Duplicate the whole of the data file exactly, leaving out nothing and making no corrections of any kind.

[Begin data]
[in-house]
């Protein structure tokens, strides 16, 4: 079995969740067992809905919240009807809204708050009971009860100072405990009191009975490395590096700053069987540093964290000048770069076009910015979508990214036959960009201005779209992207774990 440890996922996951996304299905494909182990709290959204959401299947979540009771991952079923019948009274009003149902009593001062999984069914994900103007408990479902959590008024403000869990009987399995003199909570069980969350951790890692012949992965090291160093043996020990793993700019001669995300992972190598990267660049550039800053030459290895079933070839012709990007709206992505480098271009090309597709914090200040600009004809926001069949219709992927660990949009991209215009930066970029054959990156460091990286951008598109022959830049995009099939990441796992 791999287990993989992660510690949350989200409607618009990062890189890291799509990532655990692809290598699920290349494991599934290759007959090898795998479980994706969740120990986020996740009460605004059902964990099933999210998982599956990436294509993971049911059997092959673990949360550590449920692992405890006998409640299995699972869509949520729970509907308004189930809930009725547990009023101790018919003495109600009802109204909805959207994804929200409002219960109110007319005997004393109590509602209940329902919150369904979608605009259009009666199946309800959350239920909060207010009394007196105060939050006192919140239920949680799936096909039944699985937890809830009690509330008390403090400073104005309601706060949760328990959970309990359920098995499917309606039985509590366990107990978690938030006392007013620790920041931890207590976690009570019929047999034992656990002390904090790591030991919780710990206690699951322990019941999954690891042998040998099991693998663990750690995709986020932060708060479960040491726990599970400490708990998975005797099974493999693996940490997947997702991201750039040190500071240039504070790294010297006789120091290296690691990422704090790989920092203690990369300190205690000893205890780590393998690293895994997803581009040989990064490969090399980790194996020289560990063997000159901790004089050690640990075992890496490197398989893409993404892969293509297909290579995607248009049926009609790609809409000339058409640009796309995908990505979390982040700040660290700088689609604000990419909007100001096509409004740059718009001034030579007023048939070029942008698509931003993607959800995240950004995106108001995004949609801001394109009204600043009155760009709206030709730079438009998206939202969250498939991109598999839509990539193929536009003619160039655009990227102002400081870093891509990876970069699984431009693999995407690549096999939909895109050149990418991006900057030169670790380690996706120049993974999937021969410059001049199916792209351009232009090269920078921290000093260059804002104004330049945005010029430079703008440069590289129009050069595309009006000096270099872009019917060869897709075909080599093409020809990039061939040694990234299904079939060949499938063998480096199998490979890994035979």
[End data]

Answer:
[in-house]
């Protein structure tokens, strides 16, 4: 079995969740067992809905919240009807809204708050009971009860100072405990009191009975490395590096700053069987540093964290000048770069076009910015979508990214036959960009201005779209992207774990 440890996922996951996304299905494909182990709290959204959401299947979540009771991952079923019948009274009003149902009593001062999984069914994900103007408990479902959590008024403000869990009987399995003199909570069980969350951790890692012949992965090291160093043996020990793993700019001669995300992972190598990267660049550039800053030459290895079933070839012709990007709206992505480098271009090309597709914090200040600009004809926001069949219709992927660990949009991209215009930066970029054959990156460091990286951008598109022959830049995009099939990441796992 791999287990993989992660510690949350989200409607618009990062890189890291799509990532655990692809290598699920290349494991599934290759007959090898795998479980994706969740120990986020996740009460605004059902964990099933999210998982599956990436294509993971049911059997092959673990949360550590449920692992405890006998409640299995699972869509949520729970509907308004189930809930009725547990009023101790018919003495109600009802109204909805959207994804929200409002219960109110007319005997004393109590509602209940329902919150369904979608605009259009009666199946309800959350239920909060207010009394007196105060939050006192919140239920949680799936096909039944699985937890809830009690509330008390403090400073104005309601706060949760328990959970309990359920098995499917309606039985509590366990107990978690938030006392007013620790920041931890207590976690009570019929047999034992656990002390904090790591030991919780710990206690699951322990019941999954690891042998040998099991693998663990750690995709986020932060708060479960040491726990599970400490708990998975005797099974493999693996940490997947997702991201750039040190500071240039504070790294010297006789120091290296690691990422704090790989920092203690990369300190205690000893205890780590393998690293895994997803581009040989990064490969090399980790194996020289560990063997000159901790004089050690640990075992890496490197398989893409993404892969293509297909290579995607248009049926009609790609809409000339058409640009796309995908990505979390982040700040660290700088689609604000990419909007100001096509409004740059718009001034030579007023048939070029942008698509931003993607959800995240950004995106108001995004949609801001394109009204600043009155760009709206030709730079438009998206939202969250498939991109598999839509990539193929536009003619160039655009990227102002400081870093891509990876970069699984431009693999995407690549096999939909895109050149990418991006900057030169670790380690996706120049993974999937021969410059001049199916792209351009232009090269920078921290000093260059804002104004330049945005010029430079703008440069590289129009050069595309009006000096270099872009019917060869897709075909080599093409020809990039061939040694990234299904079939060949499938063998480096199998490979890994035979």